Netflix’s Swedish film, “Black Crab,” is certainly effective in its intention. While the atmosphere seems to be that of an apocalyptic world, it is actually the result of a civil war. In this way, the film leads us to believe that the latter will eventually lead to the former. And even the weather is used as a thematic element to stress the fact that the world has become cold and impassive, much like the humans living in it. To make it personal, we get Caroline Edh, for whom crossing the archipelago is not as much about delivering the canisters as it is about getting to her daughter, Vanja. She was taken by the enemies years ago, but is apparently alive and on the other side of the archipelago.
Major Spoilers Ahead
‘Black Crab’ Plot Summary
A Civil War is raging on. Caroline Edh (Noomi Rapace) is ordered, along with five other soldiers, Captain Forsberg, Nylund (Jakob Oftebro), Malik (Dar Salim), Granvik (Erik Enge), and Karimi (Ardalan Esmaili), by Colonel Raad (David Dencik) to deliver two canisters across a frozen archipelago from Tessenoy to Odo that shall end the war. Caroline, calls it a suicide mission and is reluctant when Raad shows her a picture of her long-lost daughter, Vanja (Stella Klintberg), who seems to be alive and in Odo. This is enough to compel her, and she agrees to the mission. What follows is an immensely dangerous journey across the frozen archipelago. It is during the journey that they find out that the canisters carry a biological weapon that will not just bring the war to an end but the world itself. Four of them die, and Caroline is also hit with a bullet.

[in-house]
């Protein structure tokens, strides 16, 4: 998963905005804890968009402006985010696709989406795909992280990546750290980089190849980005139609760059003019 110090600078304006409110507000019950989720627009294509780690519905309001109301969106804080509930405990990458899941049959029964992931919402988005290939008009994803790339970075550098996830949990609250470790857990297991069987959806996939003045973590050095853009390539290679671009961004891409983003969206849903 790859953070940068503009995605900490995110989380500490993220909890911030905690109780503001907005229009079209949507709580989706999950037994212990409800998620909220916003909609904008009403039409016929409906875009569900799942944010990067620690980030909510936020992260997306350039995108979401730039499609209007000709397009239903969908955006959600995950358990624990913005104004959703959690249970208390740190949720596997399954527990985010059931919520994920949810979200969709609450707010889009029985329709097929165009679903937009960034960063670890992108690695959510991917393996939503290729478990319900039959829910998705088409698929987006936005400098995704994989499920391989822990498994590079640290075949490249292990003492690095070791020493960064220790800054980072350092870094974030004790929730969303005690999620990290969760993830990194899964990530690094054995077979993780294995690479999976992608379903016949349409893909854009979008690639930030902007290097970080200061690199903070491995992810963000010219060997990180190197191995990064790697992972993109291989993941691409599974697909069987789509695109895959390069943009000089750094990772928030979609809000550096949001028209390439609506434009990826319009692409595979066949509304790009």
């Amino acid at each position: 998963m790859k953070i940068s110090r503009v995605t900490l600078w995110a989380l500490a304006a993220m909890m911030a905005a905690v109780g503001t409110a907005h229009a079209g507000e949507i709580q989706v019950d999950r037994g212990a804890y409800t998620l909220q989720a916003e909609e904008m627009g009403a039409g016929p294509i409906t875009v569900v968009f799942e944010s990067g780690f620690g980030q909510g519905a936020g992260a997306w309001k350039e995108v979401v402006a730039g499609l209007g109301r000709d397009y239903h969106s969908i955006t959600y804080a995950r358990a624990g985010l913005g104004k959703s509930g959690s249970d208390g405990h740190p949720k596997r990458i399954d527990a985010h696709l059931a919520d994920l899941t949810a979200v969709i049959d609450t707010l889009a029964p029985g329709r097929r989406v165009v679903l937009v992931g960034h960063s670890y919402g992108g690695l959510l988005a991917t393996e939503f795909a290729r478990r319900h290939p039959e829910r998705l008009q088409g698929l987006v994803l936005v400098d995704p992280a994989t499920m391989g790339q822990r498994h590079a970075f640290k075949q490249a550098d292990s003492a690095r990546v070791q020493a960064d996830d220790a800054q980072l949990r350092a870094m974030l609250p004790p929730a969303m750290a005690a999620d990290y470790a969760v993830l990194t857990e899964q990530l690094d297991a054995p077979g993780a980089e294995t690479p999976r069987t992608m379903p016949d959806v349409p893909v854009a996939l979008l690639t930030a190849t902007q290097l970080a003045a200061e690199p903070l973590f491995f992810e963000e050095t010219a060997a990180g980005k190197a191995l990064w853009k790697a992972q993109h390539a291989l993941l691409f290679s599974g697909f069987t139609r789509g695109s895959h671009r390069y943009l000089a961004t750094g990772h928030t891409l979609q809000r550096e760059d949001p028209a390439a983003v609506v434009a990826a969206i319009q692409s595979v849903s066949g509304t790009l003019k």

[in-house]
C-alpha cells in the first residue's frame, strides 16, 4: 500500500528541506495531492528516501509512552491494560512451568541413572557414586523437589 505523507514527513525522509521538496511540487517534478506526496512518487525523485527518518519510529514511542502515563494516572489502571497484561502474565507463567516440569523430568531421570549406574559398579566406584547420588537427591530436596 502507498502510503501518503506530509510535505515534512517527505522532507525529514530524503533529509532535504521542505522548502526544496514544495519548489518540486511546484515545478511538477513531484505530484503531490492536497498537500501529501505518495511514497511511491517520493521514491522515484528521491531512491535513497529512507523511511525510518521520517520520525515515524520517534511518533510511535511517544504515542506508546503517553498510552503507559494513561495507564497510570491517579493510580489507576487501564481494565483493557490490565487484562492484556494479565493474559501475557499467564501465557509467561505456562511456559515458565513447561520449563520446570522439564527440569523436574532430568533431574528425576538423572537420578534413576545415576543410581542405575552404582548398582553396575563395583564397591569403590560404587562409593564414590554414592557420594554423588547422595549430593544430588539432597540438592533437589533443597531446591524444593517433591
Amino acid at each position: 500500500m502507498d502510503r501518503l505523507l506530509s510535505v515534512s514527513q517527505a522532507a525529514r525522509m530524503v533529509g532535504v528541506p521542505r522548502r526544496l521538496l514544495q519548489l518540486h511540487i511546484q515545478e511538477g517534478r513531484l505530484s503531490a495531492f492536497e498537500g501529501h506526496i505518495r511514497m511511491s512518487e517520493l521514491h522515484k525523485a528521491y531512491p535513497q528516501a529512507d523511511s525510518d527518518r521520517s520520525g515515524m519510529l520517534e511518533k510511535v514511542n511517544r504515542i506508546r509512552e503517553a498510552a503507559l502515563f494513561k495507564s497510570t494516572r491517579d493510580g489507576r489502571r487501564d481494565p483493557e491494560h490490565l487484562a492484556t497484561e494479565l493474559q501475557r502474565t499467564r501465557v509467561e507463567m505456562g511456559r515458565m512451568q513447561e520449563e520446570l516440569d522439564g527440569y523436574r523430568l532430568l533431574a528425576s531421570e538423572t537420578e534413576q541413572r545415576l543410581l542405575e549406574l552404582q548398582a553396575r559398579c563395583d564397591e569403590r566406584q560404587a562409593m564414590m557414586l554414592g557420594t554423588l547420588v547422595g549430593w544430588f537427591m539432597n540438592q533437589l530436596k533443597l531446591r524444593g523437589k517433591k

At one point, Nylund tries to run with the canisters so that he can destroy them. But he is shot by Caroline because only if she delivers the canisters to the other side will she be able to get to her daughter. Or so it seems. Both of them lie unconscious on the ice until being rescued by soldiers in Odo. However, it is here that Caroline is told that her daughter’s picture was a bait to make her agree to the mission. She was never in Odo. A lost and enraged Caroline thus decides to destroy the canisters so that her daughter, wherever she is, if she is alive, can live her life. In the ultimate sacrifice, Caroline, with the two small vials of the biological weapon wrapped around a grenade, jumps off a cliff at the Odo base, thus destroying the biological weapons and killing herself in the process.